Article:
Emory University apologizes to a medical school applicant it rejected in 1959 with the explanation that the school was not authorized to admit “a member of the Negro race.” Marion Hood, MD says it was OK because he experienced discrimination every day and didn’t really expect Emory to admit him, but he was accepted and graduated at Loyola and then returned to Atlanta to open an OB-GYN practice that he ran for 34 years until he retired in 2008. Emory won its challenge of Georgia’s segregation laws in 1962 and admitted its first black student the next year. 

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Currently there are "4 comments" on this Article:

  1. While I would normally shocked that any healthcare worker would be peddling that type of misinformation about COVID, I suddenly understand when the story leads off with “An Alabama nurse”…. In a state that is so weak and willfully ignorant that 2 of 3 people are still unvaccinated, anything truly is possible. They may even someday win that War of Northern Aggression.

    You’ve got the rest of your Union,
    To help you along,
    What’s going wrong?

    • While I disagree with the judgmental tone of your post, I’m just horrified that a healthcare worker was silly enough to record at work, wearing a visible badge.

      I mean…….fired and losing his license is the least of this guy’s worries…..

      • I think the thing I am more concerned about than the belittling of a state or the “silly”ness of posting it on social media, is more the fact that he obviously had views of medicine that were contrary to basic science or logic. What other judgement errors did he make within his scope of practice and treatment of patients? Was there malpractice translated from his thoughts to his actions? Had there been previous reports of his thoughts by his coworkers? Did HR not address them?

        If someone believes that Fauci was paid to create the virus, given all the evidence to date, how could his medical judgement be trusted? How, did he not lose his license long ago. There are always three sides to every two party story — but this story seems a bit lopsided against the gentleman in question.

        • Judgement is okay in life and death matters like this, especially since tolerance and forbearance with guys like that didn’t exactly work in 2020. We’ve lost over 600K Americans in just a year, and may yet lose more Americans than we’ve lost in all of our armed conflicts combined. This is a huge shame for America, and I don’t care to be polite anymore towards the people that took sides with the virus. Even if there are a lot of those people. If it weren’t for the willing and enthusiastic hosts that the virus found in rural and conservative parts of America (like Alabama), this pandemic would actually have been a great opportunity for the country to leapfrog our competitors on the world stage, while they were struggling. Instead we have tens of millions of Americans who can’t be troubled to do a single thing differently in the face of a major security threat, and they are ruining it for the real Americans that are trying to save the day.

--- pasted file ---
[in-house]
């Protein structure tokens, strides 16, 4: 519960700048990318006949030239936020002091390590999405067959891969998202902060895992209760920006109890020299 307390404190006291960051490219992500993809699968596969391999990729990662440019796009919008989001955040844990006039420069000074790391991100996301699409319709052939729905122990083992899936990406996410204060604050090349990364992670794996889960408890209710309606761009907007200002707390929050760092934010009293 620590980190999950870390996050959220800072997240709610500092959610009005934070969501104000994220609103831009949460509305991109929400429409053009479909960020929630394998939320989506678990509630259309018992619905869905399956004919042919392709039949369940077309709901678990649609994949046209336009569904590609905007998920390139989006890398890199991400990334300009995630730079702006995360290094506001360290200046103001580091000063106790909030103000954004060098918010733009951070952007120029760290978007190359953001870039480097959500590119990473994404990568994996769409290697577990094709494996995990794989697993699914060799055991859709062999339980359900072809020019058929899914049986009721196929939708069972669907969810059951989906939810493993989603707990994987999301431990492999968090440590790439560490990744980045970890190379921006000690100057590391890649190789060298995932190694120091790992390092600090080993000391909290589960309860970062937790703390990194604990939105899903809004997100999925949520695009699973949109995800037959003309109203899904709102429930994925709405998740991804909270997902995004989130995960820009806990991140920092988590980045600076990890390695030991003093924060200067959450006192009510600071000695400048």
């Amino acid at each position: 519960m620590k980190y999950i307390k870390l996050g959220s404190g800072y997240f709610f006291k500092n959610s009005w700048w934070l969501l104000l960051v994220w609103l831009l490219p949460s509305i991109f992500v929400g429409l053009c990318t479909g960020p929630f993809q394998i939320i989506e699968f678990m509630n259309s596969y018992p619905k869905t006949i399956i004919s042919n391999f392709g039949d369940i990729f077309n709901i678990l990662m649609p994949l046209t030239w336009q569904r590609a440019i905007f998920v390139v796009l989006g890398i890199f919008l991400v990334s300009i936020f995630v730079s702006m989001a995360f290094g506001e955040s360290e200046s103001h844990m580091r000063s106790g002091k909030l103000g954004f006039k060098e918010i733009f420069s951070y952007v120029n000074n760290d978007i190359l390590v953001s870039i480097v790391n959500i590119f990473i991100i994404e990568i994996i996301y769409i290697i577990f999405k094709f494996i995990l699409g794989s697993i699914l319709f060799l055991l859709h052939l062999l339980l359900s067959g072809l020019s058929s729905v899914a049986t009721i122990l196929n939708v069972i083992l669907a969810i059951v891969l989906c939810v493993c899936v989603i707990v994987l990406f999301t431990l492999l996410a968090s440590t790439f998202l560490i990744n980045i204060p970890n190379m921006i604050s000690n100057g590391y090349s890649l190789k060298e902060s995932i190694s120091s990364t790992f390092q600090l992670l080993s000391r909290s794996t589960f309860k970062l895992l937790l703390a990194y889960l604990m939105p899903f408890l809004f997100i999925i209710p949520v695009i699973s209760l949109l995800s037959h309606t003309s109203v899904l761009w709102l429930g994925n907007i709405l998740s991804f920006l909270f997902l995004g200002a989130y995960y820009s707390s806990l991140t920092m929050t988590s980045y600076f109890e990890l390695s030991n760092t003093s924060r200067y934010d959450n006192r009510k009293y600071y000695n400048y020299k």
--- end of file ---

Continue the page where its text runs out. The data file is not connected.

So, no, not everyone in Alabama is bad as this guy. But COVID and Vaccinations are just the latest critical zone where Alabama has yet again chosen to be a laggard. It’s not okay. This is going to be a very hot summer for them if the Delta variant takes off there, and it will be the rest of us they look to for aid. Michigan blew up like crazy with the British variant with what I believe might have been an even higher vaccination rate at that time than Alabama has today. How will Alabama fare against an even more contagious variant?

          I don’t care if this sounds offensive. A lot of lives are still at stake, and we already tried politeness. I also second all the considerations that Mr. Brodock raised that this nurse’s views are diametrically opposed to his profession. He’s nowhere near alone in having those views, even in the medical profession. There is no doubt a direct line between those views on COVID and poor performance as a clinician.

          In any case, my point is that this clinician’s views are dangerous, and that he is operating in a state that has consciously chosen to accelerate that danger. I stand by my point.